LAPD

LAPD Chief to Rule on First Gang Data Falsifications This Week

NBCUniversal, Inc.

LAPD Chief Michel Moore said Wednesday he expects to make the first set of misconduct findings this week in the investigation into whether a group of officers falsified interview reports and labeled innocent drivers and pedestrians as gang members in law enforcement files.

"Not passed judgment on any one of these yet," Moore told reporters at a news conference held to discuss crime statistics for 2019. "I expect the first series of this investigation ... the first revolution of us moving to the adjudication to occur this week,” he said.

According to the city charter, Moore may impose certain discipline, such as short suspensions, directly if he finds the officers violated department policy. The Chief’s recommendation for more severe punishment would send the case to a secret, internal LAPD trial, called a Board of Rights, where longer suspensions or terminations could be imposed.

Moore also confirmed he believed the case could result in separate criminal charges for falsifying information on a department report. Already the investigative findings against at least one officer have been presented to the LA County District Attorney’s Office.

So far, 10 officers assigned to the Metropolitan Division have been assigned to home and stripped of their police powers - and another 10 Metro officers have been removed from field duty while the investigation is completed, Moore said.

NBCLA’s I-Team reported last week that the officers were suspected of filing field interview cards that described citizens as gang members, when, in fact, they were not. Those cards led to some of those individuals being added to law enforcement databases as identified gang members.

As many as 24 internal affairs investigators have been working the case, comparing entries on those officers’ interview cards and reports with body worn video recordings.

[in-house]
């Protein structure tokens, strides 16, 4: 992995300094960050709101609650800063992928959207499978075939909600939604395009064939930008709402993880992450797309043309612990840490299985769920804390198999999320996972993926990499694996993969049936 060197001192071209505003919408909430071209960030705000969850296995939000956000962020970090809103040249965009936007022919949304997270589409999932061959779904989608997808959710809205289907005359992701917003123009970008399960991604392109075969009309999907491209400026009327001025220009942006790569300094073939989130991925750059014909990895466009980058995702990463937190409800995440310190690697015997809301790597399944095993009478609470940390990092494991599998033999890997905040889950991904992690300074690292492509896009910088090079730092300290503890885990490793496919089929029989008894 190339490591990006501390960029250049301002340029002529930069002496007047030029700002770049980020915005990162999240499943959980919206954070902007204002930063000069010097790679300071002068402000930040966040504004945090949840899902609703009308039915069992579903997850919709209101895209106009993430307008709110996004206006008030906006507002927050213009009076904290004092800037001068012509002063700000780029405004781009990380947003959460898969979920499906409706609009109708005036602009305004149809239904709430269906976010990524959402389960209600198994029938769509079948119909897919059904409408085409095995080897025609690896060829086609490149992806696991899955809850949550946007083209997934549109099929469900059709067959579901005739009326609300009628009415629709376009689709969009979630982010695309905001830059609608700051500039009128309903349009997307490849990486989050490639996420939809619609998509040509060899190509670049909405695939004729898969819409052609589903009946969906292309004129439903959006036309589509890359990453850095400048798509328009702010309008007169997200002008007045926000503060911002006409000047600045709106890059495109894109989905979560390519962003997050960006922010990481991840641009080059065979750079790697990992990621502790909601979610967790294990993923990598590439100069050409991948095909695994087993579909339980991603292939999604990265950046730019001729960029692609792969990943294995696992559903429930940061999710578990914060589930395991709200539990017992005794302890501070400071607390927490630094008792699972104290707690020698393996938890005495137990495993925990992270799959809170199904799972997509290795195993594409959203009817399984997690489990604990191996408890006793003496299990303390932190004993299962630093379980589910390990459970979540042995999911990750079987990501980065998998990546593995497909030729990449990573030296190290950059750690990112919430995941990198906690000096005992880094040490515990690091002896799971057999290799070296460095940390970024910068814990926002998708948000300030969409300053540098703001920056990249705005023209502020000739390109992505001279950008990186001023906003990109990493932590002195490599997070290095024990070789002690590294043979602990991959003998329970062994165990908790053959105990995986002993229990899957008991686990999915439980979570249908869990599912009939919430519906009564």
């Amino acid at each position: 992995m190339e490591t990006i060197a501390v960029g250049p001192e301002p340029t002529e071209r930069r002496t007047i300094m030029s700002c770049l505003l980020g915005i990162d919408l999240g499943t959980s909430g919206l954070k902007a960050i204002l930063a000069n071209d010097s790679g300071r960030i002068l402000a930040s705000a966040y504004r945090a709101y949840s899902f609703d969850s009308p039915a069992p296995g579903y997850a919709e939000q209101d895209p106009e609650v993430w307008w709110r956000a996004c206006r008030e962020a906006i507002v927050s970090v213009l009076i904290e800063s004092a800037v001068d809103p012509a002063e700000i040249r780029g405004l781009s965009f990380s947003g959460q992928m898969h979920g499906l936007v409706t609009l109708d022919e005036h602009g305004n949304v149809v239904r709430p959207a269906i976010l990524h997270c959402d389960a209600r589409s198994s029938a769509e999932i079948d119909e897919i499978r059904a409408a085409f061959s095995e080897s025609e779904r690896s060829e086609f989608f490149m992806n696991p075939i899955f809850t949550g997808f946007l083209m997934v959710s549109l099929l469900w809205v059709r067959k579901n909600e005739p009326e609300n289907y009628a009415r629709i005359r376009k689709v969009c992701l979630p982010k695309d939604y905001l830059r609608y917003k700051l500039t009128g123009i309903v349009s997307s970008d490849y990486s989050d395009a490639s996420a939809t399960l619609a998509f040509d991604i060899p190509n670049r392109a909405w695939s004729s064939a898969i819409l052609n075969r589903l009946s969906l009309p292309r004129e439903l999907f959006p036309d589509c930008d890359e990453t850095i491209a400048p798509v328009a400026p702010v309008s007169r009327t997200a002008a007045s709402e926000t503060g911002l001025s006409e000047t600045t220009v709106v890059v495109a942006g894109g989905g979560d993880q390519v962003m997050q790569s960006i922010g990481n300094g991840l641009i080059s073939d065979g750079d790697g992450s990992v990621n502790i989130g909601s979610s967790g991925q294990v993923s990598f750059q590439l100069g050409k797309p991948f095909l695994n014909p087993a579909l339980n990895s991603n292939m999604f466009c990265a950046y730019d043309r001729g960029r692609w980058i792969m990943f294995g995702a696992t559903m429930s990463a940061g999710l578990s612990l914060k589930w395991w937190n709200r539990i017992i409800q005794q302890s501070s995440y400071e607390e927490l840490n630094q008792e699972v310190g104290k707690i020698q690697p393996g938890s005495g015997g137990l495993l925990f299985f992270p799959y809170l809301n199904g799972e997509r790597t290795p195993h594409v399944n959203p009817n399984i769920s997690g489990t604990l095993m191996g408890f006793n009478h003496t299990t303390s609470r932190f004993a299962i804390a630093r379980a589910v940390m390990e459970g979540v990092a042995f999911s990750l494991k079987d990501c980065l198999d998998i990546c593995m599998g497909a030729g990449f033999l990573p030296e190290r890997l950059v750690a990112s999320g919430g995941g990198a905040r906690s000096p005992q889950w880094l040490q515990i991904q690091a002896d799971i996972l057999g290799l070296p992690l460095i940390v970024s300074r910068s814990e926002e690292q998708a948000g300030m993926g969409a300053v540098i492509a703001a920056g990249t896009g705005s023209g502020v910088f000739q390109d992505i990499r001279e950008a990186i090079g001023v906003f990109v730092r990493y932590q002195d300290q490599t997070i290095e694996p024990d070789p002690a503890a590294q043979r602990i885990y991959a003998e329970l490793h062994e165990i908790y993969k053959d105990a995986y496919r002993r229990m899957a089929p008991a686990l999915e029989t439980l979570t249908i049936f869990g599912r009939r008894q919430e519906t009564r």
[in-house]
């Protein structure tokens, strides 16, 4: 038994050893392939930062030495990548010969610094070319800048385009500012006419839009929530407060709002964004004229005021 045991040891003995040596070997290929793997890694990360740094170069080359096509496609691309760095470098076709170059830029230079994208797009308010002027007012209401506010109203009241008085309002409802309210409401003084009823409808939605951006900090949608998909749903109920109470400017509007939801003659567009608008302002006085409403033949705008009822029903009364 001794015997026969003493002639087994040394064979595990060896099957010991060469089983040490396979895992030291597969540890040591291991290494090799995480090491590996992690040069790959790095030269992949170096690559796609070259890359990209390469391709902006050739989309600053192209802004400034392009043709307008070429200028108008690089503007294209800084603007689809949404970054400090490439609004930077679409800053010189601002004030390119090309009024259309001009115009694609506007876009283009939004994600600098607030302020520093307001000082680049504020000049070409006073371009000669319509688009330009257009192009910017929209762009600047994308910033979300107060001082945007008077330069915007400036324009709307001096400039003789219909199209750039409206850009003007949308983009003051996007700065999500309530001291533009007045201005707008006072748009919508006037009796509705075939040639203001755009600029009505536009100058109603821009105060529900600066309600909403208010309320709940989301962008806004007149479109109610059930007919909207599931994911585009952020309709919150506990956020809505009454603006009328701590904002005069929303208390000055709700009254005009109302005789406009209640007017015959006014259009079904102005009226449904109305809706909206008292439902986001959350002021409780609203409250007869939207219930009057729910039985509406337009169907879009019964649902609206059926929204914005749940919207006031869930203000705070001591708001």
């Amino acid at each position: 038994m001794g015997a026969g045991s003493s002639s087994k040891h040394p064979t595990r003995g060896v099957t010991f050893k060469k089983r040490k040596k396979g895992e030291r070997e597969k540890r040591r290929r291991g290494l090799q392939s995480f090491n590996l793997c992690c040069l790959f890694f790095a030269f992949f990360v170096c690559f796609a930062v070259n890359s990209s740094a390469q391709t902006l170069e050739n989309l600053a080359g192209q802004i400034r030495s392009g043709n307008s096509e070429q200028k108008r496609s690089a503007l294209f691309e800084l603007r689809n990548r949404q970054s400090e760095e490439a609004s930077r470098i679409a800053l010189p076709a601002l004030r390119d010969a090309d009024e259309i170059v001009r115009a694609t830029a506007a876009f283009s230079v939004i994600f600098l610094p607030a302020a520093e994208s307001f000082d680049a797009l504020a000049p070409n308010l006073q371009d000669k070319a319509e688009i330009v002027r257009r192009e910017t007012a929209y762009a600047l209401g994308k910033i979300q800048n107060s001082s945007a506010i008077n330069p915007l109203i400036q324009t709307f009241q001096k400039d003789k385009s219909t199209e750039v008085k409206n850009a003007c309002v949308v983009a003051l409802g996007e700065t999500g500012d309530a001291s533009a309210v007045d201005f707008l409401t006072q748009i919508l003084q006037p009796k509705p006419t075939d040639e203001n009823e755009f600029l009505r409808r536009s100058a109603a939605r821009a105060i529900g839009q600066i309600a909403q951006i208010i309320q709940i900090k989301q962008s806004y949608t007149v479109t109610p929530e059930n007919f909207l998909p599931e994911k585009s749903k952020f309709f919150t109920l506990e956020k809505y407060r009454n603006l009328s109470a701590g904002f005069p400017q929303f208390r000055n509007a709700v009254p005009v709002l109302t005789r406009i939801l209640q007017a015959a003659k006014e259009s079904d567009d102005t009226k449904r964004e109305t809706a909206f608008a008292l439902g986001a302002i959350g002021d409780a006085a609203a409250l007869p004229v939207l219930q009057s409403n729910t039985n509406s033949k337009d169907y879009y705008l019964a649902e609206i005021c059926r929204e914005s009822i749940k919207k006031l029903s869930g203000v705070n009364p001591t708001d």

"Countless times," Moore told the LA Board of Police Commissioners Tuesday, those video recordings had shown officers filed accurate information, "but we have also found inaccuracies," that were in conflict with the physical evidence, and other instances were the records and the video were still unclear.

Moore told the Commissioners that as an interim measure another layer of supervisors in the department are reviewing body worn video anytime an officer submits an interview card that says a person admitted to being a gang member.

The officers under scrutiny are assigned to the Metropolitan Division, which was rapidly expanded in 2015 and dispatched to South LA to help address rising violent crime rates with aggressive street patrols.

The street patrols became the subject of complaints in early 2019 from the ACLU and 11 other community groups, after the LA Times reported that data collected in the LAPD's 77th and Southeast Divisions showed African American drivers were stopped, "at a rate more than five times their share of the population," by Metro Division officers. The Times noted the data alone was not proof of racial profiling.

Multiple law enforcement sources told NBCLA’s I-Team that prior to the media attention on the traffic stop statistics Metro Division officers had been pressured by their commanders to show that their patrols were productive.

Officers assembled daily statistics about the number of people they stopped and questioned, the number of contacts with gang members, the number of arrests, and other metrics. Each day's statistics was captured for analysis by LAPD executives, and the sources said officers were told, "the more gang contacts the better."

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